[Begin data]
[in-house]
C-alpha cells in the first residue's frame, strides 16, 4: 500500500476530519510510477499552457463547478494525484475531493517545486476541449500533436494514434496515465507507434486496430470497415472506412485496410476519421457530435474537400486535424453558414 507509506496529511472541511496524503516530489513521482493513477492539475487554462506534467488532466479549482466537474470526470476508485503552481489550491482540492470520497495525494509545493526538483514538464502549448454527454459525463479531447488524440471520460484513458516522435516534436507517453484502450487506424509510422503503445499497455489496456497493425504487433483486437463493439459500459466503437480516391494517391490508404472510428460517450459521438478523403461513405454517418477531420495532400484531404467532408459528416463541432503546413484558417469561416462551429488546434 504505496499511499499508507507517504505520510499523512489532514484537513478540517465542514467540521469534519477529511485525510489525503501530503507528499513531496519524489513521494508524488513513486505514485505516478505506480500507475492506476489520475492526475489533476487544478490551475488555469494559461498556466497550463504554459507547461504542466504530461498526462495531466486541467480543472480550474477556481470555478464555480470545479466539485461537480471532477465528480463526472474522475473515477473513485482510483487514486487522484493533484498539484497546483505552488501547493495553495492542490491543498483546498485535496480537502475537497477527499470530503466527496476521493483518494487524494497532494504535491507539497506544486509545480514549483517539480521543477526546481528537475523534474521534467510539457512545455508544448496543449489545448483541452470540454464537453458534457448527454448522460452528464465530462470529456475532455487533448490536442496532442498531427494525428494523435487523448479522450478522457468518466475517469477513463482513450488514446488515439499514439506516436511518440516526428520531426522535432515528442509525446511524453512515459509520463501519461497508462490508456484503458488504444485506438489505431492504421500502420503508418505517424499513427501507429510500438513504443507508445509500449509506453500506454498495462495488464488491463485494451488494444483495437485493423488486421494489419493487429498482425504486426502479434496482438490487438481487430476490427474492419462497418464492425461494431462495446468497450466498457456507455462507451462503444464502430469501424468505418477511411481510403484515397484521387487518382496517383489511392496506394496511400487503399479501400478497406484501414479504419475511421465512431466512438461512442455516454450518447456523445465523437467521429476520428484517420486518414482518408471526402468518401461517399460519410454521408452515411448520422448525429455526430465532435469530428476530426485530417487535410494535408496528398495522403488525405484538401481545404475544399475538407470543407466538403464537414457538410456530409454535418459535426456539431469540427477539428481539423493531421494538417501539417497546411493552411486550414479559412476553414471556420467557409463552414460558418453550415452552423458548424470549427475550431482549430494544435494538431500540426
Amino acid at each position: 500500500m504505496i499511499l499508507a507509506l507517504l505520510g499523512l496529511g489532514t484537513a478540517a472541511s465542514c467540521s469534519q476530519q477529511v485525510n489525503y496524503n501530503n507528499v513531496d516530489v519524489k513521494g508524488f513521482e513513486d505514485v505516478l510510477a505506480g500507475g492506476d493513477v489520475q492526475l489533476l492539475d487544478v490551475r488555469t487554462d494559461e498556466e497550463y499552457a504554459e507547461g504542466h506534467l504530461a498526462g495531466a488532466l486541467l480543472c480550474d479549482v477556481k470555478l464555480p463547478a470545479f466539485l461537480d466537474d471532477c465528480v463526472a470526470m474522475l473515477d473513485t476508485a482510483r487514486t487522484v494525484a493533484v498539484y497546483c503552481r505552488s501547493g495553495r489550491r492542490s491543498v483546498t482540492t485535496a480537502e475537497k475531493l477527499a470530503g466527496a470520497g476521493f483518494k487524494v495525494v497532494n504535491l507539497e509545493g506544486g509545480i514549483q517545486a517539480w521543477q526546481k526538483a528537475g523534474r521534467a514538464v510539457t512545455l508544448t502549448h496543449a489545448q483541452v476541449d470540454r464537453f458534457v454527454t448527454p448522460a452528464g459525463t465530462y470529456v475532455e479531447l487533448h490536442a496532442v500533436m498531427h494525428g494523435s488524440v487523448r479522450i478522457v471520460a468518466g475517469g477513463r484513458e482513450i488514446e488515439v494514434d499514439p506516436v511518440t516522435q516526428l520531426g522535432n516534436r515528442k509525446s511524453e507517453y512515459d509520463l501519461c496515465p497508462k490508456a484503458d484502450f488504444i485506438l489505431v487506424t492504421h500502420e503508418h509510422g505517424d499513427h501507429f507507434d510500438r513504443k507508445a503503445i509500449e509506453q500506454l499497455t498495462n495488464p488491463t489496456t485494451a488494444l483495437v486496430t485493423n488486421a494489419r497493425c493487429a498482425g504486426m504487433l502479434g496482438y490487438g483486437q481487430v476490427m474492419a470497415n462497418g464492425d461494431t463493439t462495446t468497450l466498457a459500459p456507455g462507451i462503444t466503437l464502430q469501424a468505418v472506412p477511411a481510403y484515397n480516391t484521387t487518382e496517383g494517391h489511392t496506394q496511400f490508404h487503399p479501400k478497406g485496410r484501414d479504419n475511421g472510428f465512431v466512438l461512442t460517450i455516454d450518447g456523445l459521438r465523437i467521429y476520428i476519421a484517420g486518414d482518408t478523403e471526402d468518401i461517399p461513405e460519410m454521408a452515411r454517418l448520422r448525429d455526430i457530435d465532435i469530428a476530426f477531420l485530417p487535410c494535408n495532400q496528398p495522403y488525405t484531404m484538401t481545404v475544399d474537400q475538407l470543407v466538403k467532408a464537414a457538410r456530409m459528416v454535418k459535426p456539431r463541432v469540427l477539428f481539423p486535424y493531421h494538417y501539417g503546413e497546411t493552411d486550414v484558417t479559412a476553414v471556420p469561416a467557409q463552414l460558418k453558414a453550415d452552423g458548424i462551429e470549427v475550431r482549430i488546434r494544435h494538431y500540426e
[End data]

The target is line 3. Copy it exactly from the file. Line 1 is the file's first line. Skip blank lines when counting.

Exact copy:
Amino acid at each position: 500500500m504505496i499511499l499508507a507509506l507517504l505520510g499523512l496529511g489532514t484537513a478540517a472541511s465542514c467540521s469534519q476530519q477529511v485525510n489525503y496524503n501530503n507528499v513531496d516530489v519524489k513521494g508524488f513521482e513513486d505514485v505516478l510510477a505506480g500507475g492506476d493513477v489520475q492526475l489533476l492539475d487544478v490551475r488555469t487554462d494559461e498556466e497550463y499552457a504554459e507547461g504542466h506534467l504530461a498526462g495531466a488532466l486541467l480543472c480550474d479549482v477556481k470555478l464555480p463547478a470545479f466539485l461537480d466537474d471532477c465528480v463526472a470526470m474522475l473515477d473513485t476508485a482510483r487514486t487522484v494525484a493533484v498539484y497546483c503552481r505552488s501547493g495553495r489550491r492542490s491543498v483546498t482540492t485535496a480537502e475537497k475531493l477527499a470530503g466527496a470520497g476521493f483518494k487524494v495525494v497532494n504535491l507539497e509545493g506544486g509545480i514549483q517545486a517539480w521543477q526546481k526538483a528537475g523534474r521534467a514538464v510539457t512545455l508544448t502549448h496543449a489545448q483541452v476541449d470540454r464537453f458534457v454527454t448527454p448522460a452528464g459525463t465530462y470529456v475532455e479531447l487533448h490536442a496532442v500533436m498531427h494525428g494523435s488524440v487523448r479522450i478522457v471520460a468518466g475517469g477513463r484513458e482513450i488514446e488515439v494514434d499514439p506516436v511518440t516522435q516526428l520531426g522535432n516534436r515528442k509525446s511524453e507517453y512515459d509520463l501519461c496515465p497508462k490508456a484503458d484502450f488504444i485506438l489505431v487506424t492504421h500502420e503508418h509510422g505517424d499513427h501507429f507507434d510500438r513504443k507508445a503503445i509500449e509506453q500506454l499497455t498495462n495488464p488491463t489496456t485494451a488494444l483495437v486496430t485493423n488486421a494489419r497493425c493487429a498482425g504486426m504487433l502479434g496482438y490487438g483486437q481487430v476490427m474492419a470497415n462497418g464492425d461494431t463493439t462495446t468497450l466498457a459500459p456507455g462507451i462503444t466503437l464502430q469501424a468505418v472506412p477511411a481510403y484515397n480516391t484521387t487518382e496517383g494517391h489511392t496506394q496511400f490508404h487503399p479501400k478497406g485496410r484501414d479504419n475511421g472510428f465512431v466512438l461512442t460517450i455516454d450518447g456523445l459521438r465523437i467521429y476520428i476519421a484517420g486518414d482518408t478523403e471526402d468518401i461517399p461513405e460519410m454521408a452515411r454517418l448520422r448525429d455526430i457530435d465532435i469530428a476530426f477531420l485530417p487535410c494535408n495532400q496528398p495522403y488525405t484531404m484538401t481545404v475544399d474537400q475538407l470543407v466538403k467532408a464537414a457538410r456530409m459528416v454535418k459535426p456539431r463541432v469540427l477539428f481539423p486535424y493531421h494538417y501539417g503546413e497546411t493552411d486550414v484558417t479559412a476553414v471556420p469561416a467557409q463552414l460558418k453558414a453550415d452552423g458548424i462551429e470549427v475550431r482549430i488546434r494544435h494538431y500540426e